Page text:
If you drive through any neighborhood in Minneapolis or Saint Paul, you’ll find a handful of gas vents with missing or improper vent caps. These improper caps all need to go.

old vent caps

The most serious problem with this style of vent cap is that it can collapse and block the vent.

fallen vent cap

The condition pictured above is an imminent safety hazard that needs immediate repair; this will likely cause the combustion gases from the furnace and water heater to backdraft into the home. Not only that, but this will also cause the combustion appliances to burn improperly, causing high levels of carbon monoxide to enter the home. That’s how people die. Again, this is extremely dangerous.

What to do about old vent caps

The simple fix for this condition is to replace the vent cap with a new, UL listed vent cap. Just stop by any home improvement store and you’ll find them in the HVAC department. If you look for these in the roofing section, you probably won’t find the right one.

listed vent cap

Newer vent caps will be somewhat enclosed at the top, which will help to prevent water and pest intrusion. This design also helps to prevent wind from causing gas appliances to backdraft. Also, these designs won’t allow the cap to collapse and block the vent.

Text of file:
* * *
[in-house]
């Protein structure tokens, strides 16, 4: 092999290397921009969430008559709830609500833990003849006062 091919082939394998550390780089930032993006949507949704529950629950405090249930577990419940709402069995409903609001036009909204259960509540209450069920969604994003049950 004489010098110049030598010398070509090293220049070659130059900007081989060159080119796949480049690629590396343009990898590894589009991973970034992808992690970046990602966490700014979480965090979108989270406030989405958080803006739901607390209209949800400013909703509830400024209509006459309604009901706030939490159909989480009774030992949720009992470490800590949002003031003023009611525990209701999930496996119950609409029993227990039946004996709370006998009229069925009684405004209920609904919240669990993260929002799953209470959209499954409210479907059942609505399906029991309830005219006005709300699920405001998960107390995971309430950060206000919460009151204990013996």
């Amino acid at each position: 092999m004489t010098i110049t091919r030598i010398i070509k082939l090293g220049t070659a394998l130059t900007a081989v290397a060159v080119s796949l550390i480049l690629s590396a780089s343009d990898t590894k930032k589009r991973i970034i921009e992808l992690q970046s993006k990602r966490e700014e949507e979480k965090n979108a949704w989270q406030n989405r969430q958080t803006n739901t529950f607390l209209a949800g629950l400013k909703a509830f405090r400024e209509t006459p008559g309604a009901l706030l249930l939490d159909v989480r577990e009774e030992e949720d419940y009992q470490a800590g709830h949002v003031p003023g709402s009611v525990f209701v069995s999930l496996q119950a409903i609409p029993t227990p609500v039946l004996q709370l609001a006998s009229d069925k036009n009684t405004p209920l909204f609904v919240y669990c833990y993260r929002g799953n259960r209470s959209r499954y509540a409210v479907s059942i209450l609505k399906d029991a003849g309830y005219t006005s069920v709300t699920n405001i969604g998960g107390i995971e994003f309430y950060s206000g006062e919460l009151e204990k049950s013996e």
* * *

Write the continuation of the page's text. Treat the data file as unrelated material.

The one that I’m blogging about today was commonly known in the trades as a “coolie cap”.

Coolie hat listing on Amazon

“Coolie” is a dated, offensive term for unskilled Asian workers that shouldn’t be used.  A few PC terms for this cap would be an “unlisted cap”, an “unapproved cap”, or a “witches cap”.

Author: Reuben SaltzmanStructure Tech Home Inspections

Subscribe button

About Reuben Saltzman

Reuben is a second-generation home inspector with a passion for his work. He grew up remodeling homes and learning about carpentry since he was old enough to hold a hammer. Reuben grew up thinking he was going to be a school teacher because he enjoyed teaching others so much. In a sense, that’s a lot of what home inspections are about, so Reuben truly does what he loves. Sharlene has worked with Structure Tech since 2000 and Reuben has been contributing to her blog since 2008.

Related Posts

Combustion Air Ducts, Part II: Problems and Solutions

By far, the most common problem that occurs with combustion air ducts is that they get blocked. When a combustion air duct is blocked, air needs to leak in to the house through many different undesirable pathways.

Read More

Chandeliers Above Bath Tubs

Chandeliers above bath tubs are apparently all the rage today. I think this is a great look, but as a home inspector I’m going to be a wet rag and say these are all improper installations.

Read More

Natural Gas Information You Won’t Hear Anywhere Else

On Sunday, September 21st, a gas explosion demolished a vacant fourplex in north Minneapolis.  This was the second north Minneapolis home to have this happen since March.  I’ll go out on a limb and say I’m sure both explosions were caused by natural gas leaks, which were both the results of copper thieves doing their.

Read More

Leave a Reply

Be the First to Comment!

Notify of
avatar
wpDiscuz